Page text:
B:        Yeah.  The Americans were there and, and Dutch, French.

I:          What about other occasion.  Were you being attacked by North Koreans?

B:        Yeah, we were attacked.

I:          Tell me about it.

B:        We were attacked by a MIG fighter.

I:          MIG fighter.

B:        Yeah.

I:          Tell me about it.  How, how did it  happen?  Describe the  details because young children


they don’t know anything about it.

B:        No.  We was

I:          Explain it.

B:        We were just cruising up the coast, and this MIG come out of somewhere and open fire on us.
I:          Where were you?  Were you in the engine room or were you on the deck?

B:        I was in the engine, in the boiler room.  And then it didn’t do, uh, much damage to, to, I think it was too much artillery around


firing at them.  We were the only ones under attack of all the ships

I:          Uh huh.

B:        were getting under attack.

I:          Did you fire back?

B:        Oh, I suppose they did.  I heard the guns going off anyway.

I:          Um hm.  Must be very scary.

B:        Oh, yes.  Just had to sit there and keep the boat going.

I:          Hm.

B:        Yeah.  Every once a time


we’d get type the information from the Captain and he’d go fast or slow.  And then on up to, up to the, the, what’s the name, the [INAUDIBLE] you see, and we had three [INAUDIBLE] and you’d switch from three.  And if you went there going fast, [you’d have to go forward


INAUDIBLE] to keep one spare all the time.  Keep it clean.  And then  you [just threw flaps and she’d change it right over].

I:          Hm.  Where did you learn taking care of engine?

B:        On the ship.

I:          On the ship?

B:        Yeah.

I:          So you didn’t know much about the engine before.

B:        No.

I:          So what kind of job did you do?

B:        Me?

I:          Yeah.  Engine, with the engine.  What did you do?

B:        Oh well, keep the, the,


the pistons oiled [INAUDIBLE] and the piston would hit the [INAUDIBLE] up and down.  So there were [OCCASIONS]  That was the engine was in the boiler room to keep the water level there, of the boiler the same level all the time.

I:          Same level.

B:        Yeah.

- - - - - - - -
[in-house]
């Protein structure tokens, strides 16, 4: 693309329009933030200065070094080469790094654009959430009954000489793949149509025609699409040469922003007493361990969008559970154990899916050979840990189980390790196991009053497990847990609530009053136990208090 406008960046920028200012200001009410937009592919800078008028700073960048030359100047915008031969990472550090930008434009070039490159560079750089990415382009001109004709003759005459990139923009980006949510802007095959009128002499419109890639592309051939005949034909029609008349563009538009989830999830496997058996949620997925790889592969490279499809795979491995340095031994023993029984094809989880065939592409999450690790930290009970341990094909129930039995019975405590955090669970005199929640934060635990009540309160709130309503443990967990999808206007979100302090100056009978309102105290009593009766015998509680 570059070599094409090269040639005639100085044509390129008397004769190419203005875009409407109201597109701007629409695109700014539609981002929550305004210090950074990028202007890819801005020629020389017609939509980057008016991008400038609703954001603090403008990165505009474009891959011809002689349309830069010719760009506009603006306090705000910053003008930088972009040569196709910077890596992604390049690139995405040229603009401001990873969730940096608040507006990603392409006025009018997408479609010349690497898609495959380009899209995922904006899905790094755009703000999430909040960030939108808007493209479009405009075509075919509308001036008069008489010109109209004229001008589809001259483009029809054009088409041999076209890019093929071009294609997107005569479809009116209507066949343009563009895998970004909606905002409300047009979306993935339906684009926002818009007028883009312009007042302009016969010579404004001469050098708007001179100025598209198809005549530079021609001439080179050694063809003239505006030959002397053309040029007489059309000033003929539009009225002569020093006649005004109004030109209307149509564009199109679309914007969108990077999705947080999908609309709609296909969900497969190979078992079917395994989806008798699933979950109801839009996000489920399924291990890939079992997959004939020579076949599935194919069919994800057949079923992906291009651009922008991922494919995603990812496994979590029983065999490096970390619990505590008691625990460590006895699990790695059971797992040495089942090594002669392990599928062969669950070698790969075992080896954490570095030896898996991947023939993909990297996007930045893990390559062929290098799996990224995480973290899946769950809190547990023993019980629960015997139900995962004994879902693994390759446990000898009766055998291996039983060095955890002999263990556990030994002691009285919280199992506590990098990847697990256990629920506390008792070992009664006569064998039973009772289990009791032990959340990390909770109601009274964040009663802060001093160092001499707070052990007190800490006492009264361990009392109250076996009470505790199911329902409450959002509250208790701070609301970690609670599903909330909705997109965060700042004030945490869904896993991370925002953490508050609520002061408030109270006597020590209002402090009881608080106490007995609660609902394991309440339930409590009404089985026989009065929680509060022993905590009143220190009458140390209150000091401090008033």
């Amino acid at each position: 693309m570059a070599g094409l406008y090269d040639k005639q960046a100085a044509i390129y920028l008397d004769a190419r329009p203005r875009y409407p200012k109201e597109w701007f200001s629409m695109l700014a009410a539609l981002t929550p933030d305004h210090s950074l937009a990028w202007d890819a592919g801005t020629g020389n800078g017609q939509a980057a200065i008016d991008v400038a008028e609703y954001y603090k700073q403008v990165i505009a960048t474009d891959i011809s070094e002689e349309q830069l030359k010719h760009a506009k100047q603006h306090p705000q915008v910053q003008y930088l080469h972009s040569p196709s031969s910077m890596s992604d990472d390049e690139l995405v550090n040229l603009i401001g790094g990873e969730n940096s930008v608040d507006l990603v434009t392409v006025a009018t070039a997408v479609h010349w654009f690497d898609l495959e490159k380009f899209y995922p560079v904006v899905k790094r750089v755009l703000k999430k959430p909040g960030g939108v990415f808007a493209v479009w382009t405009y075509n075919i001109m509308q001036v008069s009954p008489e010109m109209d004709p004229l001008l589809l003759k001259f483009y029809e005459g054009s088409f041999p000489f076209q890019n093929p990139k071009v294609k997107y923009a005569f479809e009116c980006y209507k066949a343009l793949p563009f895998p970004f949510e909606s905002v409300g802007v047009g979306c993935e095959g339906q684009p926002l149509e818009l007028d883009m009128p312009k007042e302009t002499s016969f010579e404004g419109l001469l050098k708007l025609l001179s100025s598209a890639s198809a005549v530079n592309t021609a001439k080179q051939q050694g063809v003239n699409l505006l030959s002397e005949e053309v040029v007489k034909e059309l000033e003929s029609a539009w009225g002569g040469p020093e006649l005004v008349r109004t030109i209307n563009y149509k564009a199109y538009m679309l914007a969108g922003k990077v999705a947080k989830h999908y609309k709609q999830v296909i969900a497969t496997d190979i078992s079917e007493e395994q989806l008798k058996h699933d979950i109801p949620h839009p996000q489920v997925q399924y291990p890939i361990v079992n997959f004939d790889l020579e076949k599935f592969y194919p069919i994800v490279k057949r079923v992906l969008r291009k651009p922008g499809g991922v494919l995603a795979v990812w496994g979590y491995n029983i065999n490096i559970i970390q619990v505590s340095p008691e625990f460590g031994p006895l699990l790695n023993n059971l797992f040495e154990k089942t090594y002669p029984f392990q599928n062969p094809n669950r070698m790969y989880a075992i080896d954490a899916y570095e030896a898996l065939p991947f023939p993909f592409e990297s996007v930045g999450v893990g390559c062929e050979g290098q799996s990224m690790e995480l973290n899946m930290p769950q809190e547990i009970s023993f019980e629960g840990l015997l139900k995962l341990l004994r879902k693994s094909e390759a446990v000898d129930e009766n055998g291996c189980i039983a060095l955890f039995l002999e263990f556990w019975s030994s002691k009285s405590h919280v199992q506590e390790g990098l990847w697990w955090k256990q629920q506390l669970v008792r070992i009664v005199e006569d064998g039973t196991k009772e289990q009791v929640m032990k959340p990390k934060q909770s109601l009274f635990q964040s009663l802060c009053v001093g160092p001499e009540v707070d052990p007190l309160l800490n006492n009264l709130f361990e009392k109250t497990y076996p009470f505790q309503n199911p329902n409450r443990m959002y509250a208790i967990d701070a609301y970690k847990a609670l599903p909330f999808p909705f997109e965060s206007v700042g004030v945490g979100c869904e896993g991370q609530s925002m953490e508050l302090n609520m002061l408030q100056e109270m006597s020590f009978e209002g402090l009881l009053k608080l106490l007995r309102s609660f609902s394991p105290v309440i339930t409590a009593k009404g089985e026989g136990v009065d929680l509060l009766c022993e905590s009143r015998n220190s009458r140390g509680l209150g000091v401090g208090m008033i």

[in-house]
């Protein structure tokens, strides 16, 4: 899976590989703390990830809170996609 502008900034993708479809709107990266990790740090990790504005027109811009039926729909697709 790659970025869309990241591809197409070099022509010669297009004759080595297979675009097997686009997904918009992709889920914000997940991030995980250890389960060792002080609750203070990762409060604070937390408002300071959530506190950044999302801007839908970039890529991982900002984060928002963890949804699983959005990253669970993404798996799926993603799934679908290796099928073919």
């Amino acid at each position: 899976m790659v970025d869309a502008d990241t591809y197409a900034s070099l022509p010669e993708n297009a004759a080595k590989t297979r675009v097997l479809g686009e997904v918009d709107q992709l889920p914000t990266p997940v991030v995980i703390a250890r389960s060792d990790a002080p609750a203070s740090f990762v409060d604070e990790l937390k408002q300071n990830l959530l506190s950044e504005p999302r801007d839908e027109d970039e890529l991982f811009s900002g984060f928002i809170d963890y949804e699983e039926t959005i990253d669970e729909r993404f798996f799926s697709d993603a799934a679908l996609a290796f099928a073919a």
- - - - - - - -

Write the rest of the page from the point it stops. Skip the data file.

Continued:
I:          So you were checking all those maintaining.

B:        Well a few.  They, they upped the bloody, you know


the, uh,   separated the ship to take more water you see, yeah.

I:          How long did you work every day?  What time did you start, and what time did you end?

B:        Well, I was on three watches, [that was four watch], three watches, four hours.

I:          Four hours.

B:        Yeah.

I:          Yeah.  So there is a shift.

B:        Yeah.

I:          Two shifts or one shift?


B:        There would be three of us all at once.

I:          Three of you.

B:        Yeah.

I:          Um.

B:        It was three or four hours each.

I:          Um hm.

B:        Yeah.

I:          And how was life inside of this frigate?  Even though there are a lot of people in this, uh, big ship.

B:        Yeah.  There was

I:          But still this small

B:        twenty-four on our deck.  And we had to sleep in  hammocks, you see.

I:          Hammock.

B:        Yeah.

I:          Um.

B:        Cause when they swung the hammock with the ship rolled,


the hammock, [STAMMERS] never touch you.

I:          It’s a swing, right?

B:        Yeah.  Yeah.

I:          Yeah.  How was it ?

B:        It was alright, yeah.

I:          Okay?

B:        Yeah, quite comfy.

I:          Yeah.  Compared to the  Army’s who had to sleep in the friend, uh, foxhole with the water or snow.

B:        Oh boy.  Their sleep was, was, uh, very cold in the winter.

I:          Yeah.


B:        But the first trip I did was a six, five months .  See, we went over, see it’s July, and they, we were back by December.

I:          December of 1950.